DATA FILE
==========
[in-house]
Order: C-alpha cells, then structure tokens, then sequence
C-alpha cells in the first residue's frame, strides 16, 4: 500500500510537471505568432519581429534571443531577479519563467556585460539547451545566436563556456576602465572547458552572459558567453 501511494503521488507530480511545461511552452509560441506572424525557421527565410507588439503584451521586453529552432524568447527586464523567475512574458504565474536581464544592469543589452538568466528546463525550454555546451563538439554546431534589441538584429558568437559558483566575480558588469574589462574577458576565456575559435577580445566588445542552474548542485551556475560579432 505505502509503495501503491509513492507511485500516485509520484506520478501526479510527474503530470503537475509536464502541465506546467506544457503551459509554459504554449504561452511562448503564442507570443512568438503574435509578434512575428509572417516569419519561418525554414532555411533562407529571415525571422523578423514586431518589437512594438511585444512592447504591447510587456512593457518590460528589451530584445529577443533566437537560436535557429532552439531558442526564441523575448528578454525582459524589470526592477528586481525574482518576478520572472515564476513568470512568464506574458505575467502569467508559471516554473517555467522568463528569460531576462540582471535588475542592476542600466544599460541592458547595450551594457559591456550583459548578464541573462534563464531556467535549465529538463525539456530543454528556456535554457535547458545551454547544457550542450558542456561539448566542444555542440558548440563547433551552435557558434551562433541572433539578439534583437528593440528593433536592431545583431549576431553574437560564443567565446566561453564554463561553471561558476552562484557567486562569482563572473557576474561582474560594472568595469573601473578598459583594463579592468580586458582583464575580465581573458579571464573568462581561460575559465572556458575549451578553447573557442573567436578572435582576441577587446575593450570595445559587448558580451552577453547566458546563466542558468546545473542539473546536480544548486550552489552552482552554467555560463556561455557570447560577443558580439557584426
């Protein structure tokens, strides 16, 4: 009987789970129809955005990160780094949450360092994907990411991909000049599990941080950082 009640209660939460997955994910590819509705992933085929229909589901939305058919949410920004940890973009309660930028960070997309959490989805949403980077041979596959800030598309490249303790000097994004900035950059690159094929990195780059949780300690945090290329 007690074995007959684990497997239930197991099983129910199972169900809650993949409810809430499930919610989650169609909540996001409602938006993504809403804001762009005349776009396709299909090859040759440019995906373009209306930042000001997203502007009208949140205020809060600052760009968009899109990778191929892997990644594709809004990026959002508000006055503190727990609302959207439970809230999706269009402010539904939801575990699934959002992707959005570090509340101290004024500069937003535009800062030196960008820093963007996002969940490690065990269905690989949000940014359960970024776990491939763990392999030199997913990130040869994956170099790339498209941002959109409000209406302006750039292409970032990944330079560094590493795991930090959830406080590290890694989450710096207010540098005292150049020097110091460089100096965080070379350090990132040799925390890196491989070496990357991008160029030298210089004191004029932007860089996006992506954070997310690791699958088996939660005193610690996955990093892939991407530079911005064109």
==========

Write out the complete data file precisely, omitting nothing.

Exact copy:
[in-house]
Order: C-alpha cells, then structure tokens, then sequence
C-alpha cells in the first residue's frame, strides 16, 4: 500500500510537471505568432519581429534571443531577479519563467556585460539547451545566436563556456576602465572547458552572459558567453 501511494503521488507530480511545461511552452509560441506572424525557421527565410507588439503584451521586453529552432524568447527586464523567475512574458504565474536581464544592469543589452538568466528546463525550454555546451563538439554546431534589441538584429558568437559558483566575480558588469574589462574577458576565456575559435577580445566588445542552474548542485551556475560579432 505505502509503495501503491509513492507511485500516485509520484506520478501526479510527474503530470503537475509536464502541465506546467506544457503551459509554459504554449504561452511562448503564442507570443512568438503574435509578434512575428509572417516569419519561418525554414532555411533562407529571415525571422523578423514586431518589437512594438511585444512592447504591447510587456512593457518590460528589451530584445529577443533566437537560436535557429532552439531558442526564441523575448528578454525582459524589470526592477528586481525574482518576478520572472515564476513568470512568464506574458505575467502569467508559471516554473517555467522568463528569460531576462540582471535588475542592476542600466544599460541592458547595450551594457559591456550583459548578464541573462534563464531556467535549465529538463525539456530543454528556456535554457535547458545551454547544457550542450558542456561539448566542444555542440558548440563547433551552435557558434551562433541572433539578439534583437528593440528593433536592431545583431549576431553574437560564443567565446566561453564554463561553471561558476552562484557567486562569482563572473557576474561582474560594472568595469573601473578598459583594463579592468580586458582583464575580465581573458579571464573568462581561460575559465572556458575549451578553447573557442573567436578572435582576441577587446575593450570595445559587448558580451552577453547566458546563466542558468546545473542539473546536480544548486550552489552552482552554467555560463556561455557570447560577443558580439557584426
């Protein structure tokens, strides 16, 4: 009987789970129809955005990160780094949450360092994907990411991909000049599990941080950082 009640209660939460997955994910590819509705992933085929229909589901939305058919949410920004940890973009309660930028960070997309959490989805949403980077041979596959800030598309490249303790000097994004900035950059690159094929990195780059949780300690945090290329 007690074995007959684990497997239930197991099983129910199972169900809650993949409810809430499930919610989650169609909540996001409602938006993504809403804001762009005349776009396709299909090859040759440019995906373009209306930042000001997203502007009208949140205020809060600052760009968009899109990778191929892997990644594709809004990026959002508000006055503190727990609302959207439970809230999706269009402010539904939801575990699934959002992707959005570090509340101290004024500069937003535009800062030196960008820093963007996002969940490690065990269905690989949000940014359960970024776990491939763990392999030199997913990130040869994956170099790339498209941002959109409000209406302006750039292409970032990944330079560094590493795991930090959830406080590290890694989450710096207010540098005292150049020097110091460089100096965080070379350090990132040799925390890196491989070496990357991008160029030298210089004191004029932007860089996006992506954070997310690791699958088996939660005193610690996955990093892939991407530079911005064109």